The Spanish company Vuelea has launched an app aiming to connect private pilots and passengers in order to ‘planepool’ and share rides. The app expects to begin offering its services by July 15.
THIS new trend in a collaborative economy has been a staple of the 21st century, as sharing cars, houses, office spaces and now planes has become a new and recurring theme.
Translating this theme into the world of private flying has been the objective of the Spanish company Vuelea, the first platform of its kind in the nation. This app aims to connect private pilots, who have free seats in their planes, with passengers wanting to travel to the same destination.
This app has come at an especially timely moment in the trajectory of society, as there is an increasingly large fear about the future of travelling by plane. Many large airline companies have outrightly said they will refuse enforcing a safety distance on planes as they must fill up seats to be profitable.
Perhaps this app will be the beginning of a new normality in the travel industry as people prefer to share such an enclosed space with less passengers. The flights offered on the app will be taken on light aircrafts which can transport between four and six passengers, an advantage of these types of aircrafts is that they can land in large airports as well as in small airfields.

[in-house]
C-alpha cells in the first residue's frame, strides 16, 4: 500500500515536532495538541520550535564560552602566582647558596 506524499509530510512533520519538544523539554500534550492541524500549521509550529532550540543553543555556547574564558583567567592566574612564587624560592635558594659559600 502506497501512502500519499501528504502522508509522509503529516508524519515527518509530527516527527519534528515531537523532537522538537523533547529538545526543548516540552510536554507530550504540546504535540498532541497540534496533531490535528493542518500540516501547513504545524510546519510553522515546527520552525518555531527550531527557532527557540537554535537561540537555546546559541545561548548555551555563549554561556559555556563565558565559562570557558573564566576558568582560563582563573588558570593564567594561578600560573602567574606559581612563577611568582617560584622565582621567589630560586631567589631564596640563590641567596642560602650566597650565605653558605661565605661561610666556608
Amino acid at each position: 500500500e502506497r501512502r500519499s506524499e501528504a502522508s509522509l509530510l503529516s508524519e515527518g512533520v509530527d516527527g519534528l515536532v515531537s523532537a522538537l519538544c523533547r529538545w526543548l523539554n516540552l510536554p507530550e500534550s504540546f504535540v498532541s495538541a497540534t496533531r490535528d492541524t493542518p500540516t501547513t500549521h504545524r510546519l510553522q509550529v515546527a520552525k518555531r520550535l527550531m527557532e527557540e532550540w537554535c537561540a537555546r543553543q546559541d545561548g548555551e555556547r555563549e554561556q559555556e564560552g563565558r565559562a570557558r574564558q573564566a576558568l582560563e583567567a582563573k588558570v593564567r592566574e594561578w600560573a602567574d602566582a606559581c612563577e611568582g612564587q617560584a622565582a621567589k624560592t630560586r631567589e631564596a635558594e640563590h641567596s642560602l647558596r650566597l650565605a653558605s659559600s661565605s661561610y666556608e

The company explains that their flights will always be offered by pilots with verified and valid licences, proven experience and monitored by positive valuations of previous trips.
“We constantly verify all the pilots and monitor how each trip developed through evaluations that the travellers have on the pilot and the experience as a whole,” states the Vuelea website.
They admit that this app was due to launch during these months, however, the exceptional circumstances which have arisen as a result of the Covid-19 health crisis have caused a delay in its operations which are now due to begin on July 15.
This type of travel is positioned as an alternative for people who prefer travelling with less passengers in their surroundings, an ever-relevant factor now during the health crisis. It is also aimed at individuals who would like to access destinations that commercial airlines do not regularly fly to.